We have all been told that carrots help you see better, but is it the truth? Eye doctors will tell you that regardless of how many carrots you eat, they can't save you from needing eye glasses. However, they are rich in beta-carotene, a vitamin that is beneficial for the health of your eyes and therefore ingesting foods rich in beta-carotene is clearly a recommendation for ensuring eye health.
Beta-carotene is a carotenoid, or orange pigment that converts into vitamin A once digested in the body. Vitamin A protects the surface of the eye (cornea) and has been proven to be preventative for certain eye diseases such as corneal ulcers. Vitamin A, which is composed of a number of antioxidants, protects the surface of the eye to reduce the frequency of eye infections and other infectious diseases. Vitamin A has also shown to be a successful solution for dry eye syndrome and other eye disorders. A lack of this important vitamin (which tends to be more likely in poor and developing countries) is known to cause night blindness, corneal ulcers and retinal damage which can contribute to complete blindness.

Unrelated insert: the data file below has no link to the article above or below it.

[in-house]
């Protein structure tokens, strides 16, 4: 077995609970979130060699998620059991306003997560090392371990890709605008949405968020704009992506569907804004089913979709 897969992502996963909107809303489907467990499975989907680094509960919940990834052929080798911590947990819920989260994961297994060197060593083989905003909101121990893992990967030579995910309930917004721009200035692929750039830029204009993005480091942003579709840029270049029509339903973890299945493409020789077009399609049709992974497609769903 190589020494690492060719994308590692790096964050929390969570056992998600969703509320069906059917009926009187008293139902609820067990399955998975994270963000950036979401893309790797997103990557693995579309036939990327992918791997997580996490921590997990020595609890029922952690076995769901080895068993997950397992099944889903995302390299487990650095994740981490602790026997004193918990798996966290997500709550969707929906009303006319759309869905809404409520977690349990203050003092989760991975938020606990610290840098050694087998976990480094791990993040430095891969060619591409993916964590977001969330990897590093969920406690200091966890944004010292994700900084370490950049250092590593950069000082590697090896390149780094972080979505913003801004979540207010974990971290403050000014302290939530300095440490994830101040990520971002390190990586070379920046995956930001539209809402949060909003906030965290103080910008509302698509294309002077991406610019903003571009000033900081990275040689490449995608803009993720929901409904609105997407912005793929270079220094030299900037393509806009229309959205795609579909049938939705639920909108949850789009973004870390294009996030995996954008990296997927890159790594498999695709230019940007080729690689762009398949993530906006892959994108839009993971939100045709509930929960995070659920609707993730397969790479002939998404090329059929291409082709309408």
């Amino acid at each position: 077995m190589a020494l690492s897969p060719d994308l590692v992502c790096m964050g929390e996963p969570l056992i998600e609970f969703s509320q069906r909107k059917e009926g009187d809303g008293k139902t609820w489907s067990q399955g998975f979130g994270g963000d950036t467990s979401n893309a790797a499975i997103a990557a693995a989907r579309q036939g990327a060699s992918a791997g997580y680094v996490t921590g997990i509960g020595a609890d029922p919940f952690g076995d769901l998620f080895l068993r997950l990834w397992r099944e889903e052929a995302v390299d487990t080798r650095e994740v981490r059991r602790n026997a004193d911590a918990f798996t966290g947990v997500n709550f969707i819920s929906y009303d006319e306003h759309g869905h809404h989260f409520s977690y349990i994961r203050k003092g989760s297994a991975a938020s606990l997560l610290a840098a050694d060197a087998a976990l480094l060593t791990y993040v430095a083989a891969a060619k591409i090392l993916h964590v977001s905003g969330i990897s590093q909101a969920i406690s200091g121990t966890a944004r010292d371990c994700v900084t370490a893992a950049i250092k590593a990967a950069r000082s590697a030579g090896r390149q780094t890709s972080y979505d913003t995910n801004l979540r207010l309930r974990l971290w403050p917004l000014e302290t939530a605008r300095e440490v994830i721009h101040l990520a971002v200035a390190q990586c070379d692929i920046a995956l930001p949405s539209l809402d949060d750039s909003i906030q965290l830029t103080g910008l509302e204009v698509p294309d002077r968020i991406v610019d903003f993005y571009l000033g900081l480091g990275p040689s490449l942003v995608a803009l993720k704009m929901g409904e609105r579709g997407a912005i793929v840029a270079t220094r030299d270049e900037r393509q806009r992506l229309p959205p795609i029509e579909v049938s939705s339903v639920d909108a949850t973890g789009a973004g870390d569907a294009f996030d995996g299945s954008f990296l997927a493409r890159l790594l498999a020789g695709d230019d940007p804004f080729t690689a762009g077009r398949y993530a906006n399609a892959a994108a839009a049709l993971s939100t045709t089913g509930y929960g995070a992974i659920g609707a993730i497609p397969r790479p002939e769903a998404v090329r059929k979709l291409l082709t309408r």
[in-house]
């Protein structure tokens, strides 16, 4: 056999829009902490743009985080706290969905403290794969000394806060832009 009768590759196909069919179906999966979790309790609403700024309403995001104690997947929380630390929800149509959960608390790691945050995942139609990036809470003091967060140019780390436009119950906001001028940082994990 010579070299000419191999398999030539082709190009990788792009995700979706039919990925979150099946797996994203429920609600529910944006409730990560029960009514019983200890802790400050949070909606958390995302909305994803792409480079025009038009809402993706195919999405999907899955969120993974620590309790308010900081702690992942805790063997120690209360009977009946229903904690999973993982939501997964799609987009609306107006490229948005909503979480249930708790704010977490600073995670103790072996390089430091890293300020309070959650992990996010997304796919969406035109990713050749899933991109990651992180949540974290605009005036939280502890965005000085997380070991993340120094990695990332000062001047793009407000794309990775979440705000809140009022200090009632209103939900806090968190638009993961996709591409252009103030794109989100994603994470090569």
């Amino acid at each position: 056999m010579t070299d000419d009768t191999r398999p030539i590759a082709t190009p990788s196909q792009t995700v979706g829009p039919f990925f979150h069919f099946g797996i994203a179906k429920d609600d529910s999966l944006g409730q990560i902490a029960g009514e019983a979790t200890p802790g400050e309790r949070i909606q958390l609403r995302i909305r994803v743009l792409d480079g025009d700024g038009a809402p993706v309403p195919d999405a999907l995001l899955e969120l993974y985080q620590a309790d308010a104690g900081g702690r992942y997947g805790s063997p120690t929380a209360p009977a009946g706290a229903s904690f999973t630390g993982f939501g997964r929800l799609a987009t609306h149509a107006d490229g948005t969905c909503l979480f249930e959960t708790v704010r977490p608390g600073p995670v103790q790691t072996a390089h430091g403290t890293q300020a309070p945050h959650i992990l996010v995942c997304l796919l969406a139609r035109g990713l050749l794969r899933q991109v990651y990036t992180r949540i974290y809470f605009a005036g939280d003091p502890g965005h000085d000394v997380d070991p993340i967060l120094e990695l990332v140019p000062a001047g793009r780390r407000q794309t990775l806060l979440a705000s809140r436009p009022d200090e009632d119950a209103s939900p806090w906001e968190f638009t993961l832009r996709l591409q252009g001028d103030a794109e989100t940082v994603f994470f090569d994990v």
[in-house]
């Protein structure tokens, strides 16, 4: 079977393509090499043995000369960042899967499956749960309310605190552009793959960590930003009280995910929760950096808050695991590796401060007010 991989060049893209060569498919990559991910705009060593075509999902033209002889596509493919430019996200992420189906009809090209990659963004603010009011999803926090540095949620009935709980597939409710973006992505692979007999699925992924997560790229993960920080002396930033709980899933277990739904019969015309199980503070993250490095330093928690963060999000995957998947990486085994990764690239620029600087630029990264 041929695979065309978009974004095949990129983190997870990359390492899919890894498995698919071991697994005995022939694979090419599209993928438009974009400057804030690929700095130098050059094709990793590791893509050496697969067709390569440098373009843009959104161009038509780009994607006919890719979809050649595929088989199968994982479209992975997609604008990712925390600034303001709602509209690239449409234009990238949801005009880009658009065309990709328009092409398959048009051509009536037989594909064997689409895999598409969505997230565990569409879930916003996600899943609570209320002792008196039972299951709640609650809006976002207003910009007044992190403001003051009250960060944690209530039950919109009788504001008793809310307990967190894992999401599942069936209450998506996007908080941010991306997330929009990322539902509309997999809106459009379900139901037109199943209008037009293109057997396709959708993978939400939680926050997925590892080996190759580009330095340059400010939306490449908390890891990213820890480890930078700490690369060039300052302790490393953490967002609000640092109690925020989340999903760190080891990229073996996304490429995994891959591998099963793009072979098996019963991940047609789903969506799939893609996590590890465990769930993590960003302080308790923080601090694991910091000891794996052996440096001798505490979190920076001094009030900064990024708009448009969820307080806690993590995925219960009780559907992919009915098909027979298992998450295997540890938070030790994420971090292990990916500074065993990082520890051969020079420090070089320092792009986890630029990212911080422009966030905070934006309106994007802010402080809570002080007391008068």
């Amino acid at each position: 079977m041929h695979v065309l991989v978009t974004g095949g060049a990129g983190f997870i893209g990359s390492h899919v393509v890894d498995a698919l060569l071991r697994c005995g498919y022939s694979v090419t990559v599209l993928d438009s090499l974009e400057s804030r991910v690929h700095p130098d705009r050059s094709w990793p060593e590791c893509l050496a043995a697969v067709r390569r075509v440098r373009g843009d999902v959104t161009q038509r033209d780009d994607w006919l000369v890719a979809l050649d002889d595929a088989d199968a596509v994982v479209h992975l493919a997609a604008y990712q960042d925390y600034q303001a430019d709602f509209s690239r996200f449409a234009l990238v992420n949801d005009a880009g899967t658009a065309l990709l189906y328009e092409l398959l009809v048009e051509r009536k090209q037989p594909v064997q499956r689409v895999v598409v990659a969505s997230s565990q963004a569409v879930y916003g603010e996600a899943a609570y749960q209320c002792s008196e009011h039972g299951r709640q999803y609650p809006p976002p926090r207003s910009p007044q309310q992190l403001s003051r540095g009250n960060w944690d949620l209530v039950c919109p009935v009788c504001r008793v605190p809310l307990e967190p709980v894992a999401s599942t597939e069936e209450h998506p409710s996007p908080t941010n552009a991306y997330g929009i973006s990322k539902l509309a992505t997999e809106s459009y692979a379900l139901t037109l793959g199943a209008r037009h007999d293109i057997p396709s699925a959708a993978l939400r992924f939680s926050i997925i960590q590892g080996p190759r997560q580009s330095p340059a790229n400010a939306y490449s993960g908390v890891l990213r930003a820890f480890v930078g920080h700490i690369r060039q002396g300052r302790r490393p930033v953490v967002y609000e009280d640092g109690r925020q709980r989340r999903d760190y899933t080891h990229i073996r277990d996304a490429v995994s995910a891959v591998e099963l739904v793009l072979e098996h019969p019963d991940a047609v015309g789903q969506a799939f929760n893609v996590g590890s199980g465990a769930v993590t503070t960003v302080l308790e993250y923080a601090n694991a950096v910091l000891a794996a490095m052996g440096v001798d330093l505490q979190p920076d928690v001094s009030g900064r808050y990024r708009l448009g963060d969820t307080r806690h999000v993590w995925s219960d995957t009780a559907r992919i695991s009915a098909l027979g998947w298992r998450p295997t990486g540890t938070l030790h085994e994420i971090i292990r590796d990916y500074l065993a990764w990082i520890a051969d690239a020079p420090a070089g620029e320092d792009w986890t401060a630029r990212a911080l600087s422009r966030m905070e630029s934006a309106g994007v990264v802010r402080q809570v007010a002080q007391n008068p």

Two types of vitamin A exist, which depend upon the nutritional source from which they come. Retinol is vitamin A derived from an animal source such as beef, chicken liver, or dairy products. Vitamin A that is derived from produce comes in the form of ''provitamin A'' carotenoids, which break down to retinol after the food is absorbed. In addition to carrots, carotenoids are ingested when eating colorful produce particularly those that are bright orange or green in color.
There is no doubt that vitamin A is beneficial to your eyes as well as your overall well being. Although carrots themselves won't correct vision impairments, grandma had it right when she said ''eat your carrots.''